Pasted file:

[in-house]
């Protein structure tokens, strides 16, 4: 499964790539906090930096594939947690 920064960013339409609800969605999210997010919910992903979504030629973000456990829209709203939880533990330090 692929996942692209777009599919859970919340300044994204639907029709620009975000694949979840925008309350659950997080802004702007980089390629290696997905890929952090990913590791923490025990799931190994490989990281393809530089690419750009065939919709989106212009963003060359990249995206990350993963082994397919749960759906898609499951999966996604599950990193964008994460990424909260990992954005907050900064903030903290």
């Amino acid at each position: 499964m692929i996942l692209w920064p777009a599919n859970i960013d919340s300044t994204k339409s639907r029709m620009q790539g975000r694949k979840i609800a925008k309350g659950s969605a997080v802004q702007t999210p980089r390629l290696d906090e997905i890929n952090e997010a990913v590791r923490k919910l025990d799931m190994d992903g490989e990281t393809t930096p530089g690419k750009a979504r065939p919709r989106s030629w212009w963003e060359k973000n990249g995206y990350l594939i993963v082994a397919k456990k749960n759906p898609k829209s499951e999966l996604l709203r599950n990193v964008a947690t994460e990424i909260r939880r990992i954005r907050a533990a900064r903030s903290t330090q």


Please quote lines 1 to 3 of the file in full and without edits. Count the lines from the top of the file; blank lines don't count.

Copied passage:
[in-house]
């Protein structure tokens, strides 16, 4: 499964790539906090930096594939947690 920064960013339409609800969605999210997010919910992903979504030629973000456990829209709203939880533990330090 692929996942692209777009599919859970919340300044994204639907029709620009975000694949979840925008309350659950997080802004702007980089390629290696997905890929952090990913590791923490025990799931190994490989990281393809530089690419750009065939919709989106212009963003060359990249995206990350993963082994397919749960759906898609499951999966996604599950990193964008994460990424909260990992954005907050900064903030903290």
């Amino acid at each position: 499964m692929i996942l692209w920064p777009a599919n859970i960013d919340s300044t994204k339409s639907r029709m620009q790539g975000r694949k979840i609800a925008k309350g659950s969605a997080v802004q702007t999210p980089r390629l290696d906090e997905i890929n952090e997010a990913v590791r923490k919910l025990d799931m190994d992903g490989e990281t393809t930096p530089g690419k750009a979504r065939p919709r989106s030629w212009w963003e060359k973000n990249g995206y990350l594939i993963v082994a397919k456990k749960n759906p898609k829209s499951e999966l996604l709203r599950n990193v964008a947690t994460e990424i909260r939880r990992i954005r907050a533990a900064r903030s903290t330090q």